Point 3 they had programmed the boat to "tack"when the wind come ahead. to gybe and everything.
Point 4 they were using wind speed and wind direction sensors, plus GPS (and more) to get weather/wind/position data.
Point 5 they were actually racing around a course of buoys, to a set sequence.
Point 6 they were having great FUN!!!! (Isn't that the point of our hobby?????)
I'm with Gareth on this, oh, and by the by, the boards in use on some yachts were from Bare Conductive as well.
Gareth, we could make this work, what fun, computer driven yachts - just like r/c complete with the deliberate ramming and close haul tactics but all pre-programmed in the shed! Just plot in the buoy coordinates and away. I expect some even included telemetry back to shore so adjustments could be refined for the next run.
Aye, Kimmo (it's got to be better than just flashing lights!)
|Thread: todays boating|
that last storm we had up here, Desmond, really made some interesting choices of boat. Luckily no one was injured as the vessel was empty before the bridge went, but I just thought maybe Ashley could do with some inspiration for a next project and this could just be the job for a BUSy retired gentleman of leisure 'as what he is now'.
And as we all said - wow, all that firewood and still there!
Oh, and just for authenticity, this is the number 44 school bus from Laxey school to Douglas.
Edited By Kimosubby Shipyards on 07/12/2015 11:53:03
|Thread: What Floats YOUR Boat?|
For me it's the build, especially the hull, working from lines or creating your own set (project on-going) from a photograph . I get a real buzz seeing a plank on frame hull gradually filling out, but sad as well as the frames that create the shape are covered over never to be seen again.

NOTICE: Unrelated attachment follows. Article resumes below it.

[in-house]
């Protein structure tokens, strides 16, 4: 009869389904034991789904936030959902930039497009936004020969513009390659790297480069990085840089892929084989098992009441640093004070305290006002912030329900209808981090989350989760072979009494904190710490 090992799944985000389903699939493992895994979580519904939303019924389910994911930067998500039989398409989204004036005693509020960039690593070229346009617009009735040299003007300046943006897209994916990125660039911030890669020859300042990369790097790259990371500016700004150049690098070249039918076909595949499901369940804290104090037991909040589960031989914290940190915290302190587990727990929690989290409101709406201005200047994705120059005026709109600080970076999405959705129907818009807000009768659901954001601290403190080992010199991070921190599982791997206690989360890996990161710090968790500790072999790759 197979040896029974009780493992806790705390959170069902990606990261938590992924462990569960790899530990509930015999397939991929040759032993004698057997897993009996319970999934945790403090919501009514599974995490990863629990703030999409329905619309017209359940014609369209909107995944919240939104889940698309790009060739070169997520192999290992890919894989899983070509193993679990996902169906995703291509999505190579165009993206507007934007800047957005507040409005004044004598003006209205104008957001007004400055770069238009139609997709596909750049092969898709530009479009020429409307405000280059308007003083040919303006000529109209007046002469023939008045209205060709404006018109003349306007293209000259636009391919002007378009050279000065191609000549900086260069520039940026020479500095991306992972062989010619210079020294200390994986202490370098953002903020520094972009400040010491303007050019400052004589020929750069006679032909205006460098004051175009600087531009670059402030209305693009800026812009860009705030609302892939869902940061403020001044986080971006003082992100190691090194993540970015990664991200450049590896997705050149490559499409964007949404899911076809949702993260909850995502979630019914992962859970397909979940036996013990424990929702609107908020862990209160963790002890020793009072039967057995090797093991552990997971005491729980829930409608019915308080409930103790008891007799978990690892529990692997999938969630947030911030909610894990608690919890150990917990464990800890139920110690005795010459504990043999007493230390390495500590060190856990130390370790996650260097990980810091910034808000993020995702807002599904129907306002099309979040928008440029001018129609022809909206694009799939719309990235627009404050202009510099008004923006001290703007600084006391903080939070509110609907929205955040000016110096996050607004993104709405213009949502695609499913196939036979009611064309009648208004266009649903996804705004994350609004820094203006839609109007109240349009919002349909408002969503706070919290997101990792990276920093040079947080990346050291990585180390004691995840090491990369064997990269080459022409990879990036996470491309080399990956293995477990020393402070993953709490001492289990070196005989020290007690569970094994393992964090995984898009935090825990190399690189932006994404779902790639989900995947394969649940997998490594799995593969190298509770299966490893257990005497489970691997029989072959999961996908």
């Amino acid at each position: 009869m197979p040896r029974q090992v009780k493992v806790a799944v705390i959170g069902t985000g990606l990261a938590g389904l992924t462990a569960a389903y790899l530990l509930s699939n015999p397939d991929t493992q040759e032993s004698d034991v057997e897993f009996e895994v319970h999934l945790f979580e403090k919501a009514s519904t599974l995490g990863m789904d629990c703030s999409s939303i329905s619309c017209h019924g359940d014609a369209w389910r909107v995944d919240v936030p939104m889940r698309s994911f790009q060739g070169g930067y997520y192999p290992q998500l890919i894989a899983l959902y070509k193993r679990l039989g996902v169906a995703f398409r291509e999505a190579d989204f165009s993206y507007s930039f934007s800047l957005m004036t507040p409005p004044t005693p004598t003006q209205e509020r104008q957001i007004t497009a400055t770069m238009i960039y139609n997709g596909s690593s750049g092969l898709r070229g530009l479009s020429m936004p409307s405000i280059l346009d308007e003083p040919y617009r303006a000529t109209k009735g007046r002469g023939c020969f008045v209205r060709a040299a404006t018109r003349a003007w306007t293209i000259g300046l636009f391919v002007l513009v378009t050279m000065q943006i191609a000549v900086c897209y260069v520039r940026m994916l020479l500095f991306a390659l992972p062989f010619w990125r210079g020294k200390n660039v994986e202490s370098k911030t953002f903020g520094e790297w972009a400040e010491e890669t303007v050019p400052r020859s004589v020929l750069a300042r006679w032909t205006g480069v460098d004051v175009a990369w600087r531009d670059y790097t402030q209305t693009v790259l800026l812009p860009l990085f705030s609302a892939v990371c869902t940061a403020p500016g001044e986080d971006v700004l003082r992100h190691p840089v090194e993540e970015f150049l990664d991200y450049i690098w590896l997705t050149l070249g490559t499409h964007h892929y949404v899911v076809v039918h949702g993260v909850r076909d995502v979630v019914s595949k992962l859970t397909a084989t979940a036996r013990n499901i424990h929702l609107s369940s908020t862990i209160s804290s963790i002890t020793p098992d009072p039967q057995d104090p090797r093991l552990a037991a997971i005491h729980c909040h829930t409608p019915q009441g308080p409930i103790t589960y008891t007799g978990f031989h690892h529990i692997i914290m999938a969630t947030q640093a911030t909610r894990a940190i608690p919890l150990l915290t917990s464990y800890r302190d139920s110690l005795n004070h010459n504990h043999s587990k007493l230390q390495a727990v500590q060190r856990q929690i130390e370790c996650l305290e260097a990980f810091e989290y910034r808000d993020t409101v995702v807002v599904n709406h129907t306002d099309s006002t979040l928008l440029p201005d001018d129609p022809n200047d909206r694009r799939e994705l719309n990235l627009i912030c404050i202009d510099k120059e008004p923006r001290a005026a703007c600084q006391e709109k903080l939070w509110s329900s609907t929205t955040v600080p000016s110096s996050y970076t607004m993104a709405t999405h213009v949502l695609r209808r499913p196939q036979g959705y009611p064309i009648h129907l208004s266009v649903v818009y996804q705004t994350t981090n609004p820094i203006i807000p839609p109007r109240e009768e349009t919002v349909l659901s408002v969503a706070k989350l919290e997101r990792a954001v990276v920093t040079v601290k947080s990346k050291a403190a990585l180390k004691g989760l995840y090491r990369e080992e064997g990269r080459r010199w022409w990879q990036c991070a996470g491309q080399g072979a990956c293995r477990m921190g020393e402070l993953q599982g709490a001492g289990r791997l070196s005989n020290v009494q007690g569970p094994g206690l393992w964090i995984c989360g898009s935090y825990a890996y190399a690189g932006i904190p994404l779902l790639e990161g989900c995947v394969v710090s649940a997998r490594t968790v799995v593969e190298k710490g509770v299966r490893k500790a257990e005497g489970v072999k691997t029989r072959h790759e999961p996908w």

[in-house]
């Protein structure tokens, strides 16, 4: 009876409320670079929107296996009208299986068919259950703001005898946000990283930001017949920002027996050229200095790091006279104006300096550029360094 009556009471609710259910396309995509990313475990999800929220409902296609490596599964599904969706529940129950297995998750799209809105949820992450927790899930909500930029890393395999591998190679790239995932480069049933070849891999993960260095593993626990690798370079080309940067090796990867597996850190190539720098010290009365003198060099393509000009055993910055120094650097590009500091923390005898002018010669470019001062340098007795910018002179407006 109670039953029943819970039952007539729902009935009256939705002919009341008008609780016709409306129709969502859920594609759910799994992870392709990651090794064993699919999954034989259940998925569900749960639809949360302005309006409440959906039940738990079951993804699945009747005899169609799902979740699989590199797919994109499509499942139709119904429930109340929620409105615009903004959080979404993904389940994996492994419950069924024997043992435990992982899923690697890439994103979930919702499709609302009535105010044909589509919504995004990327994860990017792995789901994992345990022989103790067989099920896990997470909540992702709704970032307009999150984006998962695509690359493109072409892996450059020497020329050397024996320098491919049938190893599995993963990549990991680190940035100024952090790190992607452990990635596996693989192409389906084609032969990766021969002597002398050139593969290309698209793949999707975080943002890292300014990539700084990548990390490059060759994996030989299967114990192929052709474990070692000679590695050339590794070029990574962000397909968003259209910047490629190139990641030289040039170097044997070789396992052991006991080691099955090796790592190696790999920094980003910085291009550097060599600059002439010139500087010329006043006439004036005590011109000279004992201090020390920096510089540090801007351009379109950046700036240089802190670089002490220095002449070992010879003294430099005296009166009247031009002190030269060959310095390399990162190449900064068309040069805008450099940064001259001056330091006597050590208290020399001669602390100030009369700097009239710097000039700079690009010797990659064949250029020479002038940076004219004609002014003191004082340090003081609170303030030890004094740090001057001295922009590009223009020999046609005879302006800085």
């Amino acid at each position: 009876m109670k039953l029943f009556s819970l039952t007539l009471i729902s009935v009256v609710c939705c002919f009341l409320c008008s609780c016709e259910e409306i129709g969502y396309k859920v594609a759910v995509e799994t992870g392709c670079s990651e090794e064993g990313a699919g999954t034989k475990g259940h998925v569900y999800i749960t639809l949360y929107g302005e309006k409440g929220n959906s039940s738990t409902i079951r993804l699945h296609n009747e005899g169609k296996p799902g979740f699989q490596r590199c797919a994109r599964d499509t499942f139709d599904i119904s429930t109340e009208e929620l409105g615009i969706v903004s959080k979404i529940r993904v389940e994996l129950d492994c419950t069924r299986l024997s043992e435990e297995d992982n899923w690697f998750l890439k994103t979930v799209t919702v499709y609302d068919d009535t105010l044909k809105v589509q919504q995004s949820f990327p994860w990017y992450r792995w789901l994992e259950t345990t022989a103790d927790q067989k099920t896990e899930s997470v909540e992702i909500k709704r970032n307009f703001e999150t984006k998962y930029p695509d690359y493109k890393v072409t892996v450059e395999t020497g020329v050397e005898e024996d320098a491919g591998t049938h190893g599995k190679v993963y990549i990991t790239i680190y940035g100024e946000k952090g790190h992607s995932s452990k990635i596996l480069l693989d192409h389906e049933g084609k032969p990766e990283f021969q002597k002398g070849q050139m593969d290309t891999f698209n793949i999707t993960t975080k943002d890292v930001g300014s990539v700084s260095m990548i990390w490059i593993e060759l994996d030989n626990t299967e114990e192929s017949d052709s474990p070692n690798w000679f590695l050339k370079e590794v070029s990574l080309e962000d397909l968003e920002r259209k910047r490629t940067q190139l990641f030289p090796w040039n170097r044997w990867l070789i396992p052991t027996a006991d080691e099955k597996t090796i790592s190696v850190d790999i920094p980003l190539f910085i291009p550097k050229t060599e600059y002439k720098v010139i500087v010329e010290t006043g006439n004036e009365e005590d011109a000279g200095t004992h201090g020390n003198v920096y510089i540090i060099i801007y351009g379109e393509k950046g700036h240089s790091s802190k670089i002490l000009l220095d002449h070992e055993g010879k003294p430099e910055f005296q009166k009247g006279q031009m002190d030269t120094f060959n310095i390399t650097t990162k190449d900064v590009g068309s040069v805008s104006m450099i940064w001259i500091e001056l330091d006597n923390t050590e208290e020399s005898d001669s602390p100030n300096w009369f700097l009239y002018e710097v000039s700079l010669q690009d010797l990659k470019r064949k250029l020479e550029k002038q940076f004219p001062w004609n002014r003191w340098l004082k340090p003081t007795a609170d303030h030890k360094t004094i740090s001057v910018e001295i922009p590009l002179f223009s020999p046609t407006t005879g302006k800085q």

With a yacht it also follows that having made everything, then sailing it for the first time and starting to believe that maybe you can make a decent boat from some bits of wood, cotton sheet and string and don't require anything else except water and a gentle breeze.
And lastly it's helping others to achieve their modelling dreams too - making sails for them, or simple gadgets to control some lights, or explaining to them the complicated manual that they received with their charger but cannot quite understand its meaning, AND just showing as much appreciation and interest in others' modelling efforts as you do for your own. We may not all be the best, but we do the best we can.
|Thread: Scuffy and the Compass|
Hi, tis' me, Kimmo
gosh John and Gareth, and Dave and Paul - cool it please, thank you. My name has been mentioned......
Arduino units and yachts, possible Gareth, but to start, where are you going to plug these electronics in. The Arduino can only supply a maximum of 200-300mA power at 5V, so you will require a servo shield and possibly a relay shield plus power. Yes, servos run on 5V ok, but you need a good 3-5A supply, and the Arduino prefers a stable 9V supply for operation. I use a step up/step down regulator at 9V for this, which means I can use a feed supply of 3 - 35V incoming.